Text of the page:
This Thanksgiving was incredibly difficult for me. I lit a remembrance candle for my son, and it had burned down all the way by the time we started dinner. This really upset me, but we were hosting and had to rush to get everything on the table while the food was still warm.
I regret not taking the time to light another candle so that Elias could be remembered and represented during our family dinner. I feel like a horrible mother for that. I know that sounds really stupid, but it's how I feel. The prayer stated before dinner commenced did not mention anything about loved ones passed on, so between that and the candle thing, I was left with none of the things that last year helped me to feel my son was being honored on Thanksgiving. I had no comfort - just the stress of errands, food preparation, and being social when I wanted to cry more than anything else.
Today the grief has resurfaced full force, and the tears are flowing freely. I am feeling much like Brooke in her recent post about not being ready for the anniversary of her baby's death. So much of her post resonated with me. Of course, our losses were only days apart from one another, so it's no surprise I find myself in a similar spot at times.
I thought I was just tired today because I was back at work from being on Thanksgiving break, but now I realize the exhaustion is from grief bottled up inside. I have been so detached lately from my grief. Not processing, not working through things, not thinking things, just staying distracted.
And let me officially go on record stating that it has bitten me in the ass.
The excitement over fall festivities, Halloween, and Thanksgiving had me distracted. Now that the next "holiday" is Elias's remembrance day, my heart just feels so heavy. The hubs and I have decided to do things much like we did last year in that we honor Elias on the day before the twins' birthday, as we want to honor his life (not the day we found out he had died), and we also want our daughter to have her own happy birthday (although obviously there will be tears shed in private as thinking about our son will be inevitable).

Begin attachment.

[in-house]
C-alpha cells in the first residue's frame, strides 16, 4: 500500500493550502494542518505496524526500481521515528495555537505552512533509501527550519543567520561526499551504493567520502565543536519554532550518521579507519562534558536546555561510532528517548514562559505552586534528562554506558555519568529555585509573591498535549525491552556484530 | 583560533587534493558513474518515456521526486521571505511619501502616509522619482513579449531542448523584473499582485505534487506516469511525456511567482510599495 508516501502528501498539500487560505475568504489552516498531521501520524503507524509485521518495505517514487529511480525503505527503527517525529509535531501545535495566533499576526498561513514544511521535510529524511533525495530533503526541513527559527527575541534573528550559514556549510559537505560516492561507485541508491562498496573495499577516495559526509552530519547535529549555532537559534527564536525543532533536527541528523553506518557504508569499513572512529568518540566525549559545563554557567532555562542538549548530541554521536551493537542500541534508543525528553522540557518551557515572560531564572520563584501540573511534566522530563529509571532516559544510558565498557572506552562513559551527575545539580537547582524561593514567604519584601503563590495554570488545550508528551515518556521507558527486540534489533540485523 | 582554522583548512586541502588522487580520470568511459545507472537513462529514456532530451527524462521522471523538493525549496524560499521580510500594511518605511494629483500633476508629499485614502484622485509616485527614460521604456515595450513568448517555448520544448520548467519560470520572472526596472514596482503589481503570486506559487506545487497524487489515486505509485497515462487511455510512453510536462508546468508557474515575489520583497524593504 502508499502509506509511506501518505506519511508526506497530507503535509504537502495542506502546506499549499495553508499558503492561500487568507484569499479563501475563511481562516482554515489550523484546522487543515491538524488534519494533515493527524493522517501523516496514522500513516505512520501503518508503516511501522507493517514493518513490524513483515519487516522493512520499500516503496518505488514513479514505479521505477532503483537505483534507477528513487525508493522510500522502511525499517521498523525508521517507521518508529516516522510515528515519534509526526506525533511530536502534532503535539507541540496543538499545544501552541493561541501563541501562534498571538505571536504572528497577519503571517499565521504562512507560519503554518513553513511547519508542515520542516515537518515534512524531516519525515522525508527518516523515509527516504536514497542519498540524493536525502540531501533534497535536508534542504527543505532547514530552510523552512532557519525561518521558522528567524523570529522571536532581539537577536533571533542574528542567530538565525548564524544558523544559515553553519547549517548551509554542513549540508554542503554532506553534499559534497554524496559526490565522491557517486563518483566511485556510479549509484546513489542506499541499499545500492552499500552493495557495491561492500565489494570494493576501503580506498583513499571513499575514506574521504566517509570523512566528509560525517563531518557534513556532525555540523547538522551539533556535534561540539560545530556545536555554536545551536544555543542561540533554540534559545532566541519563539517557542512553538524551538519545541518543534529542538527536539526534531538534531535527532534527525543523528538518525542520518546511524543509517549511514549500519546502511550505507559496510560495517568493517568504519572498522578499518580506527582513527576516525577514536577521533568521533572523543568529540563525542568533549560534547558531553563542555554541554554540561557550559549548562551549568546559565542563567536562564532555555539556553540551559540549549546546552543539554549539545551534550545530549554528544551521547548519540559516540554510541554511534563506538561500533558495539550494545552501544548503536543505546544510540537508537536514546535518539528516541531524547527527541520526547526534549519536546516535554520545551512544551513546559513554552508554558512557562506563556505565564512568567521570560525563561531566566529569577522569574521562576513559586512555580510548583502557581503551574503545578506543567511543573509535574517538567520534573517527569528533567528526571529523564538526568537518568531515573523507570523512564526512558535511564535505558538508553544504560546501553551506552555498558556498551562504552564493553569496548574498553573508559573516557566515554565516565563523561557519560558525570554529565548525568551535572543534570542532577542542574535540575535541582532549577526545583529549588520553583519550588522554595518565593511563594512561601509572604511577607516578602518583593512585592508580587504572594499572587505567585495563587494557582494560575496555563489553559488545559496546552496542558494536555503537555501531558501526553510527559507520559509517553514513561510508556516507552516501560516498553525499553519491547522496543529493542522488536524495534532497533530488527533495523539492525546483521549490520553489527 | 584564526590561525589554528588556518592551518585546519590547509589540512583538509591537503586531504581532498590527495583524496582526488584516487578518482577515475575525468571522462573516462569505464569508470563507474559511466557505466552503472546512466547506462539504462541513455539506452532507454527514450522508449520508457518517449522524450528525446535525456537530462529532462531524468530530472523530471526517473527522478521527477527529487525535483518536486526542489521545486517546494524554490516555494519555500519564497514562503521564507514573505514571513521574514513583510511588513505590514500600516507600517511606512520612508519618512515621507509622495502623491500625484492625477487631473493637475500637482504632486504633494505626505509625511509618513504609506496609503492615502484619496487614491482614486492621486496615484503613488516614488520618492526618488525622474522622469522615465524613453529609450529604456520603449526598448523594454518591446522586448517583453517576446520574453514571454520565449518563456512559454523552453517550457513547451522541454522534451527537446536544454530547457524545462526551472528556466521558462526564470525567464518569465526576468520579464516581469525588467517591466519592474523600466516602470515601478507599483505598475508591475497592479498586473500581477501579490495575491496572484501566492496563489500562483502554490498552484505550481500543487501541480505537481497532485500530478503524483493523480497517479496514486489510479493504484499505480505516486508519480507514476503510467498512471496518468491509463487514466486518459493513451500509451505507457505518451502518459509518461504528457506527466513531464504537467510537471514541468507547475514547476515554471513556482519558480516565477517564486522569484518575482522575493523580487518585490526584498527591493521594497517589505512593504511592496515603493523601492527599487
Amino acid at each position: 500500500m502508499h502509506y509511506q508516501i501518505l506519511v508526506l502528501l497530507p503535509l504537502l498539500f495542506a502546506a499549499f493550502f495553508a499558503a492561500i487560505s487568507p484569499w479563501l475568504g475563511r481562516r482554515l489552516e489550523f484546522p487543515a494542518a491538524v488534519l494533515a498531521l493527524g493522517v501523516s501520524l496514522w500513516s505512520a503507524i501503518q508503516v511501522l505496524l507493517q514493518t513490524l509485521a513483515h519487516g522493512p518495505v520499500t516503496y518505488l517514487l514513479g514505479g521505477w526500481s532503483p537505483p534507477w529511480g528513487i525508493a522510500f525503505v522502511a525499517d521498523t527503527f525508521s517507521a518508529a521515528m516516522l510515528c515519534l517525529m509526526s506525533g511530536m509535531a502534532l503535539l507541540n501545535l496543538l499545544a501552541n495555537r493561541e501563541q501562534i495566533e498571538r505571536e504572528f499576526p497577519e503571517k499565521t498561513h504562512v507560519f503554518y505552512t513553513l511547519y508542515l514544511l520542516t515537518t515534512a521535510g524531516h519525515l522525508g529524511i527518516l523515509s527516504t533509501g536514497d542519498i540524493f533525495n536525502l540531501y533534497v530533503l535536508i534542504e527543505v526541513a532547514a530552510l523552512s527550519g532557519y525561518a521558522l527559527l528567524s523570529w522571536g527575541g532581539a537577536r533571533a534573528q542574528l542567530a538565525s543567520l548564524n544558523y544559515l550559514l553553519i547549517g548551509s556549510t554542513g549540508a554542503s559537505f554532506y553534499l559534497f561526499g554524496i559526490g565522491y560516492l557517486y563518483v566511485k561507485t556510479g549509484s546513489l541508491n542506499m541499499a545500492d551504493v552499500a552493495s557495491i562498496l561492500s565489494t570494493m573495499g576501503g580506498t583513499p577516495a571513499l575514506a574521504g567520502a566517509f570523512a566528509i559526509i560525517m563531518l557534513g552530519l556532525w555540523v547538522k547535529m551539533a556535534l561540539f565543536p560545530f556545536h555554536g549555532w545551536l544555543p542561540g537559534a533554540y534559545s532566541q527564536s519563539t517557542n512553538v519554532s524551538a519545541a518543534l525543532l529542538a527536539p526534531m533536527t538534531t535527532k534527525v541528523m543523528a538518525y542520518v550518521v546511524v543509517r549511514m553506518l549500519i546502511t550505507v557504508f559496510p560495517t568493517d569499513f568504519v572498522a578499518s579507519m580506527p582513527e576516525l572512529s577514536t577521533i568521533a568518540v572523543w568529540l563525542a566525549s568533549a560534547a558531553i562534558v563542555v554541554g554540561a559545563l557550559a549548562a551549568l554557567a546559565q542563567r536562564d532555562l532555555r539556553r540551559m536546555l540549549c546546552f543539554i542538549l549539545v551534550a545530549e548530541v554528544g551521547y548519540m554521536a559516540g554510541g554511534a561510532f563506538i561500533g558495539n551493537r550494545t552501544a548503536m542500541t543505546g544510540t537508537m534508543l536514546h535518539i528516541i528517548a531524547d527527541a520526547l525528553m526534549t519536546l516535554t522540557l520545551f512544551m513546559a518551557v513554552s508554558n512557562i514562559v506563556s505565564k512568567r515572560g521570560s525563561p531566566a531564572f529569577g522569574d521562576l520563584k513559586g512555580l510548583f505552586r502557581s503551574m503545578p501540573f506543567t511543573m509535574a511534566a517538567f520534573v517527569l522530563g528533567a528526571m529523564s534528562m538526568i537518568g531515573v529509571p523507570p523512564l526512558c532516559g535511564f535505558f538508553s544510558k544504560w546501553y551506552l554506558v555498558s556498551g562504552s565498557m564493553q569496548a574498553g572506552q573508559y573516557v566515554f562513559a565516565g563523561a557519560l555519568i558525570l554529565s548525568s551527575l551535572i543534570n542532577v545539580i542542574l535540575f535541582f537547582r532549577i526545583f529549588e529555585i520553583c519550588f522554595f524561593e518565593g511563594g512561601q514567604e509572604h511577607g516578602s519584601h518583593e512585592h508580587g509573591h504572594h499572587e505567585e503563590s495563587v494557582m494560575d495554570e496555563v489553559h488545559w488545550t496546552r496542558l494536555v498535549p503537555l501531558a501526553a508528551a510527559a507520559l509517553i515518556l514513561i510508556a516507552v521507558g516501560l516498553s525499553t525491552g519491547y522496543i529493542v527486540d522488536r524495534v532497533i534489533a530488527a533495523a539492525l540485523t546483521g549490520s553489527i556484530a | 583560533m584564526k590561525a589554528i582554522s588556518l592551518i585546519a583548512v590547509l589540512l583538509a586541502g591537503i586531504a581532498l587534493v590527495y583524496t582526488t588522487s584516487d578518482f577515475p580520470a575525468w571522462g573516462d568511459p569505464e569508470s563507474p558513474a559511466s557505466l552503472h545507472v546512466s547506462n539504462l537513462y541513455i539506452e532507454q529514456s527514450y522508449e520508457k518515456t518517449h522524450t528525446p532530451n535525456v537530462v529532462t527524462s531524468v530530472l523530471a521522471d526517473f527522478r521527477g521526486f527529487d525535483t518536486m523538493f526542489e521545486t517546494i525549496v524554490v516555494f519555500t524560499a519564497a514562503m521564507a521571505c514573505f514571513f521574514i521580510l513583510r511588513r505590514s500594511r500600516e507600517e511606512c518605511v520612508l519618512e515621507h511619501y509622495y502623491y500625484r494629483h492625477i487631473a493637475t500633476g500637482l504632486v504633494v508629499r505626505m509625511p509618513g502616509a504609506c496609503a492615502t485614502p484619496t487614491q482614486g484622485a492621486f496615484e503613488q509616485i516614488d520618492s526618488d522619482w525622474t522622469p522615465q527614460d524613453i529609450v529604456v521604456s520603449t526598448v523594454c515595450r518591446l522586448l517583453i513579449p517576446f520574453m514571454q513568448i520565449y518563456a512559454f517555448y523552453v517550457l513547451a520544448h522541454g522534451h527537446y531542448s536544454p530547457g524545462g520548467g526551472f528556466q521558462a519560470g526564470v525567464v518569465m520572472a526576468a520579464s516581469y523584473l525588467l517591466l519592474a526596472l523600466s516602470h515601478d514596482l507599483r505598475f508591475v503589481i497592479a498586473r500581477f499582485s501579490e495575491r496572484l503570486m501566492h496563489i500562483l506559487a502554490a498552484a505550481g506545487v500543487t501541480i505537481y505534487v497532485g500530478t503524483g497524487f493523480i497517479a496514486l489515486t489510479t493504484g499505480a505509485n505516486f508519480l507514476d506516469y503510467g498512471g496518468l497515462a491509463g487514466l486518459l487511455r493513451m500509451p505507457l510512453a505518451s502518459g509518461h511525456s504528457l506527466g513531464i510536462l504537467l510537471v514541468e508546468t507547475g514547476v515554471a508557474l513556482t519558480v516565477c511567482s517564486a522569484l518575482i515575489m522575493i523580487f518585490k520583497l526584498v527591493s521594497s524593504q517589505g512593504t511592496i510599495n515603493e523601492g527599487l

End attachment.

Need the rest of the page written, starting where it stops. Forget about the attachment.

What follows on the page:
It's all so complicated, and I don't know that it will ever be less so, as it's impossible to completely compartmentalize your feelings one way or another. Inevitably we will have joyful moments on our son's special day just as we will have sorrowful moments on our daughter's special day, the feelings will bleed into one another, influence one another, and create a messy work of art that is life after loss. The perfectionist in me wants things to work out less messy, but I know things will never be perfect ever again. And really, they never were.
So today I tried to blame my bad mood on so many other things. Being back at work. Being tired. Having a headache. The list goes on. But really, I just miss my son. So very terribly. And what's worse is feeling like I'm not ALLOWED to miss him. Like I'm doing my daughter some injustice by being sad at times, or like I'm not being a good friend or wife because I just want to be alone and cry every now and then. As much support as I get from some people, at the end of the day there are times where I just really feel alone in all of this.
The pressure I feel to just chin up and focus on the positive is too much sometimes, and I wish I could run off to a little island and just grieve for the little boy who should be sitting side by side with his sister coloring in books, playing with building blocks, and tormenting our cats.
No one to act irritated or impatient with me and my grief, no one to change the subject when I do acknowledge my son, and no one to make me feel like an inept parent to my surviving child while I grieve the child I lost.
Is there irony in that feeling alone in this only makes me want to isolate myself more by running off to a secluded island?
A little island without judgment, with endless Kleenex, and with plenty of FroYo.